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Dynamic Water Networks in Cytochrome c Oxidase from Paracoccus denitrificans Investigated by Molecular Dynamics Simulations

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Olkhova,  Elena
Department of Molecular Membrane Biology, Max Planck Institute of Biophysics, Max Planck Society;

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Hutter,  Michael C.
Max Planck Research Group of Theoretical Biophysics, Max Planck Institute of Biophysics, Max Planck Society;

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Lill,  Markus A.
Max Planck Research Group of Theoretical Biophysics, Max Planck Institute of Biophysics, Max Planck Society;

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Helms,  Volkhard
Max Planck Research Group of Theoretical Biophysics, Max Planck Institute of Biophysics, Max Planck Society;

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Michel,  Hartmut
Department of Molecular Membrane Biology, Max Planck Institute of Biophysics, Max Planck Society;

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Citation

Olkhova, E., Hutter, M. C., Lill, M. A., Helms, V., & Michel, H. (2004). Dynamic Water Networks in Cytochrome c Oxidase from Paracoccus denitrificans Investigated by Molecular Dynamics Simulations. Biophysical Journal, 86(4), 1873-1889. doi:10.1016/S0006-3495(04)74254-X.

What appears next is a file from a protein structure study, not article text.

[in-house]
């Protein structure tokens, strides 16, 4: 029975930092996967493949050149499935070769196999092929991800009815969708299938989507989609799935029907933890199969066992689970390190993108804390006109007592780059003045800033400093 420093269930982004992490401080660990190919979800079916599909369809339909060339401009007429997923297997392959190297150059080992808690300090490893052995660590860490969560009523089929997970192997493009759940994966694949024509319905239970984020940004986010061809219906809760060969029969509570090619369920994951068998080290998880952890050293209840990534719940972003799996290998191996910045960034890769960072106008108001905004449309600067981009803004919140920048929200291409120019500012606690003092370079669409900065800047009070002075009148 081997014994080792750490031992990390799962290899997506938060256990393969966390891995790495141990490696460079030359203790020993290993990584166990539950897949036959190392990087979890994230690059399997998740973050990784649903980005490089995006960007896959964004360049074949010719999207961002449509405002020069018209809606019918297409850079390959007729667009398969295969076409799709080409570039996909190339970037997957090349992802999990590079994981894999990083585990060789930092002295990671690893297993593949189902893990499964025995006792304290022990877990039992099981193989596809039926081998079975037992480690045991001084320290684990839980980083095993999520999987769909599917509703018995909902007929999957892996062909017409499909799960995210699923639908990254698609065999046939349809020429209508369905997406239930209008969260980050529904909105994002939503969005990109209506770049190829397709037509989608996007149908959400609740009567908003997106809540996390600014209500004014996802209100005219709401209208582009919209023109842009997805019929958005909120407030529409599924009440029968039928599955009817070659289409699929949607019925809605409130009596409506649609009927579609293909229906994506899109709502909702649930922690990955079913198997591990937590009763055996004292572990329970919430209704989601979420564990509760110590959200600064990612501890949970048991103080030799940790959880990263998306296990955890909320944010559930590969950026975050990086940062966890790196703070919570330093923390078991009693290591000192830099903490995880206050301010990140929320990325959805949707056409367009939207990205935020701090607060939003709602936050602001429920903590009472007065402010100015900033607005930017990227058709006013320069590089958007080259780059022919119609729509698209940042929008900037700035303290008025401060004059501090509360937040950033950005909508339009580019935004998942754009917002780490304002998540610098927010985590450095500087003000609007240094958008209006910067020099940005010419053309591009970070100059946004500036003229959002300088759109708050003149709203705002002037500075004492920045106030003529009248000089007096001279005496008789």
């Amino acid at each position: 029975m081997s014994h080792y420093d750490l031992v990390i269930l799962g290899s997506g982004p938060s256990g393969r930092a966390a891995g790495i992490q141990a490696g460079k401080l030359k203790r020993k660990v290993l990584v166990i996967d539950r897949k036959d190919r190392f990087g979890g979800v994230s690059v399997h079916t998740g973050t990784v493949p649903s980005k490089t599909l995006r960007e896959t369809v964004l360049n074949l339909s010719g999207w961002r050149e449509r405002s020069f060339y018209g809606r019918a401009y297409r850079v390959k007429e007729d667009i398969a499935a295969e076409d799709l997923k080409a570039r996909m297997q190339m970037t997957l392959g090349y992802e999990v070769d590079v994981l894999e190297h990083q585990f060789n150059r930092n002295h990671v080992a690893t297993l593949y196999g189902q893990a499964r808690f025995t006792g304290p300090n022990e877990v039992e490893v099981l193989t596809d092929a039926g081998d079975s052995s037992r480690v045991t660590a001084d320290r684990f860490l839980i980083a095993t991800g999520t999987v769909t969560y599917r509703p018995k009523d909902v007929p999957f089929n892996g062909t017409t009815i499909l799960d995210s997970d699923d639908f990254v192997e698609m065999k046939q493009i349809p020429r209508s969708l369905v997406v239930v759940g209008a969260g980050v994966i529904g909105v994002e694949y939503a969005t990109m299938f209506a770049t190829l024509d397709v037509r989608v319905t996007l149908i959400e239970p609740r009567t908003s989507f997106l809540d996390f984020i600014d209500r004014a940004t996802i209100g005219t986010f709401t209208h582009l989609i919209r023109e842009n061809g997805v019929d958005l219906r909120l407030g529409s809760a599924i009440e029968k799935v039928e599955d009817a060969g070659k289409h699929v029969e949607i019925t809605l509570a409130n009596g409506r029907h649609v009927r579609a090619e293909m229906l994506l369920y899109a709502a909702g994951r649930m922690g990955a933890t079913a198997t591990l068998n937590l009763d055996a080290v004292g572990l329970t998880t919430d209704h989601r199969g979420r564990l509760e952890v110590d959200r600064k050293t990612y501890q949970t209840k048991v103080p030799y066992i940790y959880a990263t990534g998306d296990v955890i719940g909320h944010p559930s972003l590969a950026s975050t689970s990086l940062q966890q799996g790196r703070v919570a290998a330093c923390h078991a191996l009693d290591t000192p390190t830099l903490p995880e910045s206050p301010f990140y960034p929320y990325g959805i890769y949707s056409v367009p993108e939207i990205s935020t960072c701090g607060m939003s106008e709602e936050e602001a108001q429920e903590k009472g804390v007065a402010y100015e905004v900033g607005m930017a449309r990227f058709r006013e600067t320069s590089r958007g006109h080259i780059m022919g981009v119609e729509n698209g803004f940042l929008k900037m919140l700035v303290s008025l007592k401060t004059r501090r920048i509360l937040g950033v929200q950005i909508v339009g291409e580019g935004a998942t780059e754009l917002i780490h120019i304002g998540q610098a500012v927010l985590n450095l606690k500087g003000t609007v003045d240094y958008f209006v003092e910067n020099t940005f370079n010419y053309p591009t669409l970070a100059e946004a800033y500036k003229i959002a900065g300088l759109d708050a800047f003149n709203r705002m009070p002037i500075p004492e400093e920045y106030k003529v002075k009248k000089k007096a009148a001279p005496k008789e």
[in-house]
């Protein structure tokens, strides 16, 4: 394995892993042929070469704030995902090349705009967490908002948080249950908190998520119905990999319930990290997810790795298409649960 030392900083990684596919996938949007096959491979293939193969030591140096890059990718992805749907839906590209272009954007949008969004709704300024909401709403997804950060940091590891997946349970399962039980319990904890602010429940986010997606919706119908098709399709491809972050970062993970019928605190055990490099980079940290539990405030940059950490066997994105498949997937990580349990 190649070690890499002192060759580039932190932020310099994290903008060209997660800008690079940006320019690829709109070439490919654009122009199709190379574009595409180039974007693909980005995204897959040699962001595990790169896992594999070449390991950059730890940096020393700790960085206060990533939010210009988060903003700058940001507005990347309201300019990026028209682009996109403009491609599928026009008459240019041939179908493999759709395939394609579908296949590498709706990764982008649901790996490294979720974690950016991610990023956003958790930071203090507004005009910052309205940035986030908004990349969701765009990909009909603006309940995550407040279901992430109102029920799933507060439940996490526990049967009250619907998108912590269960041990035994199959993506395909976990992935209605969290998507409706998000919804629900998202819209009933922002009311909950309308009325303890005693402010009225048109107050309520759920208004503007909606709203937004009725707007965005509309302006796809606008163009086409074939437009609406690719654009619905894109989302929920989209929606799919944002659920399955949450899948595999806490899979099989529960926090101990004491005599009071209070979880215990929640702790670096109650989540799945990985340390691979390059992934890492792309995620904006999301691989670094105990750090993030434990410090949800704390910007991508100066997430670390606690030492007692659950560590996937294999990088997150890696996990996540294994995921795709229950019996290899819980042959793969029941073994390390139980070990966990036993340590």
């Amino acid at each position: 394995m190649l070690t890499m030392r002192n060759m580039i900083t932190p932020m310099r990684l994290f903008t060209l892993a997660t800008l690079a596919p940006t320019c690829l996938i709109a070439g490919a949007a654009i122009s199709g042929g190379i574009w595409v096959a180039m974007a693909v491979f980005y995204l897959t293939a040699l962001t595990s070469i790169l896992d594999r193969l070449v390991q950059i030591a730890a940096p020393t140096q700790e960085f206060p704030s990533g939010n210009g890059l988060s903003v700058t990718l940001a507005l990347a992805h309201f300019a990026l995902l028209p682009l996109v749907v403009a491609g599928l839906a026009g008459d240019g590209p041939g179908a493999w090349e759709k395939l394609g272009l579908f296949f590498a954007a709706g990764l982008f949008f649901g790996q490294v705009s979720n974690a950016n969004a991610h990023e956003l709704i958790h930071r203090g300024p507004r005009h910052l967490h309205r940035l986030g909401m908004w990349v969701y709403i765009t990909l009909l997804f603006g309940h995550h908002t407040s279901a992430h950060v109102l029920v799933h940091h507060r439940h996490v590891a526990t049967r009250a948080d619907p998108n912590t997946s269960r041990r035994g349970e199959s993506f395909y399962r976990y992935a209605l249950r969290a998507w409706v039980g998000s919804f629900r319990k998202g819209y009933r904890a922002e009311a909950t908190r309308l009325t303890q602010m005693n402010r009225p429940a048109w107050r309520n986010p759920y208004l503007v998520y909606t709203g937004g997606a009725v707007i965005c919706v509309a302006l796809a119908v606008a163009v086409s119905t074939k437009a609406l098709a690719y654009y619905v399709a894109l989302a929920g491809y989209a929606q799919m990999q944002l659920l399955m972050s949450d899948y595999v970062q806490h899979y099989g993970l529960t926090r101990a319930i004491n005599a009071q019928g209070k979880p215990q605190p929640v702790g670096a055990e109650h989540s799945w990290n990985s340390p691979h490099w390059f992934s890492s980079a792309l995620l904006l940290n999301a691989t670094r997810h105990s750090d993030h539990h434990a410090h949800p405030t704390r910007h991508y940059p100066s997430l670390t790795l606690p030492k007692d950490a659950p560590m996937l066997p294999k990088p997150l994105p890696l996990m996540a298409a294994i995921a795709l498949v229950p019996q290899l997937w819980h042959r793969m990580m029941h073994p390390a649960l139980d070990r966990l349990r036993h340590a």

Cite as: http://hdl.handle.net/11858/00-001M-0000-0024-DACE-0
Abstract
We present a molecular dynamics study of cytochrome c oxidase from Paracoccus denitrificans in the fully oxidized state, embedded in a fully hydrated dimyristoylphosphatidylcholine lipid bilayer membrane. Parallel simulations with different levels of protein hydration, 1.125 ns each in length, were carried out under conditions of constant temperature and pressure using three-dimensional periodic boundary conditions and full electrostatics to investigate the distribution and dynamics of water molecules and their corresponding hydrogen-bonded networks inside cytochrome c oxidase. The majority of the water molecules had residence times shorter than 100 ps, but a few water molecules are fixed inside the protein for up to 1.125 ns. The hydrogen-bonded network in cytochrome c oxidase is not uniformly distributed, and the degree of water arrangement is variable. The average number of solvent sites in the proton-conducting K- and D-pathways was determined. In contrast to single water files in narrow geometries we observe significant diffusion of individual water molecules along these pathways. The highly fluctuating hydrogen-bonded networks, combined with the significant diffusion of individual water molecules, provide a basis for the transfer of protons in cytochrome c oxidase, therefore leading to a better understanding of the mechanism of proton pumping